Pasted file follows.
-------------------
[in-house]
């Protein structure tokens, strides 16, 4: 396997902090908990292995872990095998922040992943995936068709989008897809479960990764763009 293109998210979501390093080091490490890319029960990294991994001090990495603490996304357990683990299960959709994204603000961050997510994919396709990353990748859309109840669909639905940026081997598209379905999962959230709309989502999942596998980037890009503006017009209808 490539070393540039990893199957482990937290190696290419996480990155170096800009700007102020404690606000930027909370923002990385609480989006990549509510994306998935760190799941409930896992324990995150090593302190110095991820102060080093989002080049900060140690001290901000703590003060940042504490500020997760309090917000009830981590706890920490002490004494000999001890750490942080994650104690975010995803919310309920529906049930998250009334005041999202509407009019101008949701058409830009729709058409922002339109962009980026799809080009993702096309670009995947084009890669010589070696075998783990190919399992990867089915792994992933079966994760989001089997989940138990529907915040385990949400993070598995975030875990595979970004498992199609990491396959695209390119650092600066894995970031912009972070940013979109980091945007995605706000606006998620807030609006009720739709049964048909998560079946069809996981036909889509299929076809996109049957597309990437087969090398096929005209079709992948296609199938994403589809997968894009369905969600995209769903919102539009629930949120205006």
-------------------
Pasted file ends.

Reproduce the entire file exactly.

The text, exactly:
[in-house]
């Protein structure tokens, strides 16, 4: 396997902090908990292995872990095998922040992943995936068709989008897809479960990764763009 293109998210979501390093080091490490890319029960990294991994001090990495603490996304357990683990299960959709994204603000961050997510994919396709990353990748859309109840669909639905940026081997598209379905999962959230709309989502999942596998980037890009503006017009209808 490539070393540039990893199957482990937290190696290419996480990155170096800009700007102020404690606000930027909370923002990385609480989006990549509510994306998935760190799941409930896992324990995150090593302190110095991820102060080093989002080049900060140690001290901000703590003060940042504490500020997760309090917000009830981590706890920490002490004494000999001890750490942080994650104690975010995803919310309920529906049930998250009334005041999202509407009019101008949701058409830009729709058409922002339109962009980026799809080009993702096309670009995947084009890669010589070696075998783990190919399992990867089915792994992933079966994760989001089997989940138990529907915040385990949400993070598995975030875990595979970004498992199609990491396959695209390119650092600066894995970031912009972070940013979109980091945007995605706000606006998620807030609006009720739709049964048909998560079946069809996981036909889509299929076809996109049957597309990437087969090398096929005209079709992948296609199938994403589809997968894009369905969600995209769903919102539009629930949120205006």